Friday, June 14, 2024

Losing lure of city living hurts US mortgage bonds

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U.S. cities are losing their appeal to tenants, placing the first signs of tension in the $ 1.2 billion mortgage-backed bond market on apartment buildings.

The coronavirus pandemic continues to spread among the world’s population, and working from home remains the norm in many professions, prompting some townspeople to pack their bags and leave. Data company Trepp has identified 50 so-called multi-family loans with a balance of $ 1.5 billion, where building occupancy rates fell 15 percentage points last year.

Investors in commercial mortgage-backed securities, where loans backed by properties like apartment buildings are pooled to support the sale of new debt, are watching closely.

“Is this the tip of the iceberg?” said Manus Clancy, head of research at Trepp. “We believe the number of loans struggling with low occupancy needs to increase.”

Trepp data highlights risks in the commercial mortgage market. Despite investor exuberance fueled by the prospect of a widely administered vaccine helping to drive up CMBS prices, it may still be some time before people return to working in office buildings in major cities. cities where rents are high.

“In large urban cities, we are seeing a decrease in occupancy rates,” said Mr. Clancy. “It is expensive to live in these places and at the moment you cannot do anything with the available equipment and you do not go to the office. These were often the reasons people stayed in their apartments. It is not surprising that these things are decreasing. “

The occupancy rate at the NEMA luxury apartment building in San Francisco that sits across from Twitter’s headquarters has dropped to 70% in 2020. The $ 200 million loan behind it, supporting a CMBS in a single asset forged in 2019, has regained value from the darkest point. due to the pandemic on world markets. But it remains well below pre-pandemic levels. The triple-B rated tranche of the transaction is priced at 95 cents to the dollar, having traded at a premium of over 115 cents to the dollar in early 2020.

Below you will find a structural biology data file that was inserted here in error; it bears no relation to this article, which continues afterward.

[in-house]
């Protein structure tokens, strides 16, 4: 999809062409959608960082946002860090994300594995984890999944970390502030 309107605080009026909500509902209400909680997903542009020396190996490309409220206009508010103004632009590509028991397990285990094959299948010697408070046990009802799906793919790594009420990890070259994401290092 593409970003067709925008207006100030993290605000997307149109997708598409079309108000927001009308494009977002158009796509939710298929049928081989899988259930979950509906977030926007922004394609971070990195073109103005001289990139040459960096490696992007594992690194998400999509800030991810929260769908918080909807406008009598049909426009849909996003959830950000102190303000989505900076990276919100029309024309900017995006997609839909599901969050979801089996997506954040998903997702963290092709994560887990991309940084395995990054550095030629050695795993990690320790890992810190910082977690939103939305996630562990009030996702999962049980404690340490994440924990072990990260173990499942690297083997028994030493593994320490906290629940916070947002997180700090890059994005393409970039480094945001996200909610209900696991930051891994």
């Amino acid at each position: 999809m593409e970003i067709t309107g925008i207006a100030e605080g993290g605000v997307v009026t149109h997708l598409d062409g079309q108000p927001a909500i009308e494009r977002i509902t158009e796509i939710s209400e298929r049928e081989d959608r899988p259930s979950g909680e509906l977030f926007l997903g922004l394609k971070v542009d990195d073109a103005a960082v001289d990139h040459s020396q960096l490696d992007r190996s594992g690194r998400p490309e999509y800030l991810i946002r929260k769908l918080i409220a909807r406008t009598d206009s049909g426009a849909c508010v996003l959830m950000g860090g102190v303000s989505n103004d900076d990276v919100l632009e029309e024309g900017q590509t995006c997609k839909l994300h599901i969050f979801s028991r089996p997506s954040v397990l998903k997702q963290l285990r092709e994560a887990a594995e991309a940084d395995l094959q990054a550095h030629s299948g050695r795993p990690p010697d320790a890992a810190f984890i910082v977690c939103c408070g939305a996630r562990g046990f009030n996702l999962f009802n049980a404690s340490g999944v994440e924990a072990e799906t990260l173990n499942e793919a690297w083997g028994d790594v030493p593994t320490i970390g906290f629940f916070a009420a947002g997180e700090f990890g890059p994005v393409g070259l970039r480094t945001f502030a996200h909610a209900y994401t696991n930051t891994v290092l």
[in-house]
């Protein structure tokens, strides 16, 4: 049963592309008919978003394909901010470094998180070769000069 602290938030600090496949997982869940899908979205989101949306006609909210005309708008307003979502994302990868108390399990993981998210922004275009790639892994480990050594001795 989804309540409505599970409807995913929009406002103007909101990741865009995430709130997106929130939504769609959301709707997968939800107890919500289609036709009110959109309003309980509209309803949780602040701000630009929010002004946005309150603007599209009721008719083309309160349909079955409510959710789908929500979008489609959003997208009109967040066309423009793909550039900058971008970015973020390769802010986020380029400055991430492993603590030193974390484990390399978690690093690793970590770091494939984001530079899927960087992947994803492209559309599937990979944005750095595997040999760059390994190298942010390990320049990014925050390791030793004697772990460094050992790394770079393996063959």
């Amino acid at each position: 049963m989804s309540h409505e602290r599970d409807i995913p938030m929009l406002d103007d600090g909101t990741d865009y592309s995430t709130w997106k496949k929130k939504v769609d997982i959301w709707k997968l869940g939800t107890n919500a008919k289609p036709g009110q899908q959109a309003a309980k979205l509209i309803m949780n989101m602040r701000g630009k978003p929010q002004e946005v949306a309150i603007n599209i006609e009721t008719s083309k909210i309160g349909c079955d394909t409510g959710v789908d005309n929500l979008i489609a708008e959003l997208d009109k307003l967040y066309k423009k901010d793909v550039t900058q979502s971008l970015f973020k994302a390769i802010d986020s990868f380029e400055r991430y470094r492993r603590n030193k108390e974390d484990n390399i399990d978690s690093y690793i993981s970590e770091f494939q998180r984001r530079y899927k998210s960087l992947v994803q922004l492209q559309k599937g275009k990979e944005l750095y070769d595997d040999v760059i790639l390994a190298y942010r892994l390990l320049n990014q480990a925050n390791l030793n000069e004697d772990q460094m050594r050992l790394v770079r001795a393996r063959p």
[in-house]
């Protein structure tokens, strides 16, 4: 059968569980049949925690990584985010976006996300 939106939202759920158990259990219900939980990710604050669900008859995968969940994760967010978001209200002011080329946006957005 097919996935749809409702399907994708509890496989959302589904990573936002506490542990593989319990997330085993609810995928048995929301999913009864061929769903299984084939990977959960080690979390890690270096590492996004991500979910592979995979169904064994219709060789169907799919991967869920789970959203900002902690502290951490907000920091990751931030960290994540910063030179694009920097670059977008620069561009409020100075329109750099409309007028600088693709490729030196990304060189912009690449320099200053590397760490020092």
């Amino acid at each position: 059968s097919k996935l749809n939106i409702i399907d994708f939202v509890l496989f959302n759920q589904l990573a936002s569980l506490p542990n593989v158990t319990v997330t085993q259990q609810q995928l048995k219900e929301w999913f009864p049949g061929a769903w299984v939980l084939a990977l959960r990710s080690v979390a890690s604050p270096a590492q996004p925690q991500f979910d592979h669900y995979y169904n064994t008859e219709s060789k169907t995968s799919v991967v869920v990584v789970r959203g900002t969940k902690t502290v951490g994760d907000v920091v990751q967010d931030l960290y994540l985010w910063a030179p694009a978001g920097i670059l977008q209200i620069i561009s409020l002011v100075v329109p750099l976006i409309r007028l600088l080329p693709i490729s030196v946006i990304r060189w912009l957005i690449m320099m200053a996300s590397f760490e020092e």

In New York, the 75-unit Chelsea29 building on 29th Street, with a rooftop terrace and a fitness center, saw its occupancy rate drop to 75%. It represents just 2% of a 2019 $ 1.3 billion CMBS deal that is trading around 90 cents on the dollar, after gaining ground since March.

The drop in occupancy rate being tracked by Trepp affects only 4% of loans whose figures were released at the end of 2020. Analysts and investors have been expecting rent payments to drop for some time, given the decline in fiscal stimulus support.

But with the tension come the first signs that the remaining tenants are also starting to struggle to pay their rent. New York Fed analysts warned of a “eviction cliff” in a white paper last month. The pandemic and related job losses “have limited the ability of residential and commercial tenants to pay monthly expenses and the ability of landlords to keep abreast of mortgages,” wrote authors Marisa Casellas-Barnes and Jessica Battisto.

The National Association of Multifamily Housing found that just over 75% of households had paid full or partial rent for the month to December 6, down almost 8 percentage points from the same point in the year former. This is the largest year-over-year decline since the onset of the coronavirus. The month ended with just under 94% of tenants paying their rent.

“An increasing number of households are struggling to make ends meet,” said Doug Bibby, president of the NMHC. “As the nation enters a winter with rising rates of Covid-19 cases and even greater economic distress. . . it is only a matter of time before tenants and housing providers reach the end of their resources. “


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